The European Commission has released a series of measures to reduce the use of lightweight plastic bags in the European Union and limit the negative impacts on the environment.
The Commission intends to achieve this by reducing littering and encouraging waste prevention and the more efficient use of resources, with positive knock-on effects for the economy.
The way to make this happen, the Commission says, is to revise the packaging and marine strategy directives to limit EU consumption of thin plastic bags, defined as having a thickness of below 50 microns (0.05 millimetres).
The EU executive argues that thin plastic bags pose a greater threat to the environment than thicker ones, as they are reused less often, are tossed aside more often and break apart more easily.
The bags contain often harmful substances known to be dangerous to marine life, in particular, the Commission says.
Announcing the proposals, Environment Commissioner Janez Poto?nik said: "We're taking action to solve a very serious and highly visible environmental problem. Every year, more than 8 billion plastic bags end up as litter in Europe, causing enormous environmental damage.”
The Commission estimates that every EU citizen uses some 200 plastic bags every year. Some 90% of these are estimated to be lightweight bags.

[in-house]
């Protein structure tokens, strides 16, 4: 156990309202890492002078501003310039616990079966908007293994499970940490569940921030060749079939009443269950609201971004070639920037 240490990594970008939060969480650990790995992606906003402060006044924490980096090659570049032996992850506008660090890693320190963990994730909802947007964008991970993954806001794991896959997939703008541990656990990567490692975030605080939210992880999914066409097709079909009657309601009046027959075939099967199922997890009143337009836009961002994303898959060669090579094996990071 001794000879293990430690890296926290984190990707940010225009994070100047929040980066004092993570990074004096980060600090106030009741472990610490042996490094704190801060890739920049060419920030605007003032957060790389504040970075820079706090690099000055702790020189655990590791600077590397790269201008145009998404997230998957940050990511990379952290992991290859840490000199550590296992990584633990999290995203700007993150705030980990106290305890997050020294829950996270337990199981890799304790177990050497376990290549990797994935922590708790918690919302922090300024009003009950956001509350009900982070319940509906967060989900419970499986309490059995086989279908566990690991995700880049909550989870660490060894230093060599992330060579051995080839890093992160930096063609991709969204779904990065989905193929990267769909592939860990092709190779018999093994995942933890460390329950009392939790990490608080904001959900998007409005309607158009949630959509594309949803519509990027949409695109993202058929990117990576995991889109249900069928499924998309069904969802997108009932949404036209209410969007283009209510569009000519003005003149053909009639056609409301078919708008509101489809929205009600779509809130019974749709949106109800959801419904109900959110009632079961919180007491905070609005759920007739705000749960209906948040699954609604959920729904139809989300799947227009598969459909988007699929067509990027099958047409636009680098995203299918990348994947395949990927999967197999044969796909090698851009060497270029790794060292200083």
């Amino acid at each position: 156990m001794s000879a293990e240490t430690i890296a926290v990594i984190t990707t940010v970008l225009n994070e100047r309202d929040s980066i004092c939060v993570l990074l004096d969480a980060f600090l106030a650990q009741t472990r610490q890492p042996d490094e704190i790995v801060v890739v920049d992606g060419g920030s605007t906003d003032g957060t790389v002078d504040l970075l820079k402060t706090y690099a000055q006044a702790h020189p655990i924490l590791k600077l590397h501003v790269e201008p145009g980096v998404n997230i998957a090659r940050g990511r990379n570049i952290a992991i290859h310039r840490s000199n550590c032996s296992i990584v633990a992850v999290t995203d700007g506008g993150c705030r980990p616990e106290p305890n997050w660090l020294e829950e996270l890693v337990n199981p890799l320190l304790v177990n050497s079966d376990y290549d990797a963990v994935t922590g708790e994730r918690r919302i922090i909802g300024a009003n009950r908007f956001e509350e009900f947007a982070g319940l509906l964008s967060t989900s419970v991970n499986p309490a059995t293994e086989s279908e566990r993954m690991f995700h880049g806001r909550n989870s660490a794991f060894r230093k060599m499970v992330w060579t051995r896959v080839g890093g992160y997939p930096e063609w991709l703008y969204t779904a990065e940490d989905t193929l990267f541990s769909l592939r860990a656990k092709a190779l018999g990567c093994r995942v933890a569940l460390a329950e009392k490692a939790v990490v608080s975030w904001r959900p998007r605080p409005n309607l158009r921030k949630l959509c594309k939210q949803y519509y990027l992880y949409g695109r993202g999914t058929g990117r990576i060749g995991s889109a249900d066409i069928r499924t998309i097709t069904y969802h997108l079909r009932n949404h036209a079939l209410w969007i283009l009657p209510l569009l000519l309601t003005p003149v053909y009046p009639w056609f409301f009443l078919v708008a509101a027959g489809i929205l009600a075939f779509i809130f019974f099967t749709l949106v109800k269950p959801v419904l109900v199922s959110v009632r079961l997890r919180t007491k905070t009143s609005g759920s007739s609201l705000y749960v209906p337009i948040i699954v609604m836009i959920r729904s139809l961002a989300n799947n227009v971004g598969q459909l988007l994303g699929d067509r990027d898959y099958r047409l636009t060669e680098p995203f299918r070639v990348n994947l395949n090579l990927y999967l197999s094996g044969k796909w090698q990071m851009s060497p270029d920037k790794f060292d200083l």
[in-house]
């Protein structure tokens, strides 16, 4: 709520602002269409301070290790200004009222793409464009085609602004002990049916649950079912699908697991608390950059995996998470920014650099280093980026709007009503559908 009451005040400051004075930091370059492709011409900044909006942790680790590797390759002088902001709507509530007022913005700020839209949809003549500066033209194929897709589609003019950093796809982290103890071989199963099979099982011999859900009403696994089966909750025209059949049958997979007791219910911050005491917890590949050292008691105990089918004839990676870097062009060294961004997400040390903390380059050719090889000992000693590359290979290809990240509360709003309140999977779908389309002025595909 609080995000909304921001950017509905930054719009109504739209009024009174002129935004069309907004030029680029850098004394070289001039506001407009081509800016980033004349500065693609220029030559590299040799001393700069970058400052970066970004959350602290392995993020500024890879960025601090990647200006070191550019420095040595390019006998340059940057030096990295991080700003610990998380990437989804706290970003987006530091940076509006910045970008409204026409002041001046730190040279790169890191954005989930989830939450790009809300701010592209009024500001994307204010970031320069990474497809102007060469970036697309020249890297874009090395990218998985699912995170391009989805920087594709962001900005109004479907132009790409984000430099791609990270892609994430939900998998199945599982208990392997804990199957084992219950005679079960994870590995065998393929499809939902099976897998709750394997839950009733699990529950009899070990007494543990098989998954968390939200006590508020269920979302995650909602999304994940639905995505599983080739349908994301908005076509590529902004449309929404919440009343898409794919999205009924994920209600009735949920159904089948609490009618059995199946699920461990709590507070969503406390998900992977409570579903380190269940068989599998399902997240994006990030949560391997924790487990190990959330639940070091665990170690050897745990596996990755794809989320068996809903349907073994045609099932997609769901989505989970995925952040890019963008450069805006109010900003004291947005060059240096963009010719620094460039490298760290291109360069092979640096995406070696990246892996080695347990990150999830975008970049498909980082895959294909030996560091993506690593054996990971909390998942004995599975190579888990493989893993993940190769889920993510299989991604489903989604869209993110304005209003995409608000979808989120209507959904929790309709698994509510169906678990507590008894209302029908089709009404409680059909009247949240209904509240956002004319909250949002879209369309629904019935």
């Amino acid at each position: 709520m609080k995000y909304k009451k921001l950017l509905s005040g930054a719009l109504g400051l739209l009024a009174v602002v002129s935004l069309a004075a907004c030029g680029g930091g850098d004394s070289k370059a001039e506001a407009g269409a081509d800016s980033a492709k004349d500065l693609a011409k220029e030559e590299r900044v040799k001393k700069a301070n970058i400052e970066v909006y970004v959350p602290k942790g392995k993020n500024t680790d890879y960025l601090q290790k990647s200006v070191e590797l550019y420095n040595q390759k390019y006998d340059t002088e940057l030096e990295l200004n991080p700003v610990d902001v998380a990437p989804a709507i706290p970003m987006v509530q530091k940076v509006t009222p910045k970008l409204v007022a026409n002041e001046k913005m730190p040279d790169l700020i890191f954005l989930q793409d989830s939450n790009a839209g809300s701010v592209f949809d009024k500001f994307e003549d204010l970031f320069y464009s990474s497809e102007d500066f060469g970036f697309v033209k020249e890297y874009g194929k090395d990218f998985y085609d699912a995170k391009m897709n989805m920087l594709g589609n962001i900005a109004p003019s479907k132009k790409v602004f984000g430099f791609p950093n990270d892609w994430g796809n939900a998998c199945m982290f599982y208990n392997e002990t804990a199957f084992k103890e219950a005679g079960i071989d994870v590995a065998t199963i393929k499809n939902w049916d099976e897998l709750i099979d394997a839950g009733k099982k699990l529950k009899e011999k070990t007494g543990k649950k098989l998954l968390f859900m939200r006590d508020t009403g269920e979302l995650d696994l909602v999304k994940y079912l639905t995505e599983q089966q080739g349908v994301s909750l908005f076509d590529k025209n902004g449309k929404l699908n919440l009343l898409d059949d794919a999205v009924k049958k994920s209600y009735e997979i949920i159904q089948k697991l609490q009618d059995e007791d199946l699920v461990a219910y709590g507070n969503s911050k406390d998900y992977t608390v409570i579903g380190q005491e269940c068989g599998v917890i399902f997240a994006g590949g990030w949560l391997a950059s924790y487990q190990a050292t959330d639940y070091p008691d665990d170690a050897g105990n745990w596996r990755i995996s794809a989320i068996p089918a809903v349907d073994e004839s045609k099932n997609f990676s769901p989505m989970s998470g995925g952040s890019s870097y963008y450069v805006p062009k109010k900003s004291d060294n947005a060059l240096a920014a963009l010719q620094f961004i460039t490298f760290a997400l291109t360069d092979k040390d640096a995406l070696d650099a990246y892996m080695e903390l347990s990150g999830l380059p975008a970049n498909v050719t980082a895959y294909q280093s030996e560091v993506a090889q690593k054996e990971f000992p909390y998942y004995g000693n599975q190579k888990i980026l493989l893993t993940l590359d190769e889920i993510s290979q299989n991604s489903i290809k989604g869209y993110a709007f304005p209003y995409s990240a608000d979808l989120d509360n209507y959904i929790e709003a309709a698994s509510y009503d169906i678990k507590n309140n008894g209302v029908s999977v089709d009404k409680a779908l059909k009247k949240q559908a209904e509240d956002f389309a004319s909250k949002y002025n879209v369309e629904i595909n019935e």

In Denmark and Finland, the yearly average consumption of thin plastic bags is only four per person, compared to 466 in Poland, Portugal and Slovakia.
Some EU countries have managed to greatly reduce their use of plastic bags, for example by introducing pricing in supermarkets and awareness campaigns.
The Commission recommends that member states follow the example of Denmark and Finland and introduce mandatory charges and, possibly, taxes. But the countries are free to choose their own measures, as long as they achieve the aim of cutting plastic bag use.
If other countries introduced strong legislation, the EU could reduce its use of plastic bags by as much as 80%.
The EU executive justifies its right to legislate on plastic bags as they create cross-border problems, including marine pollution.
The proposals now head to the European Council and Parliament for debate and possible adoption.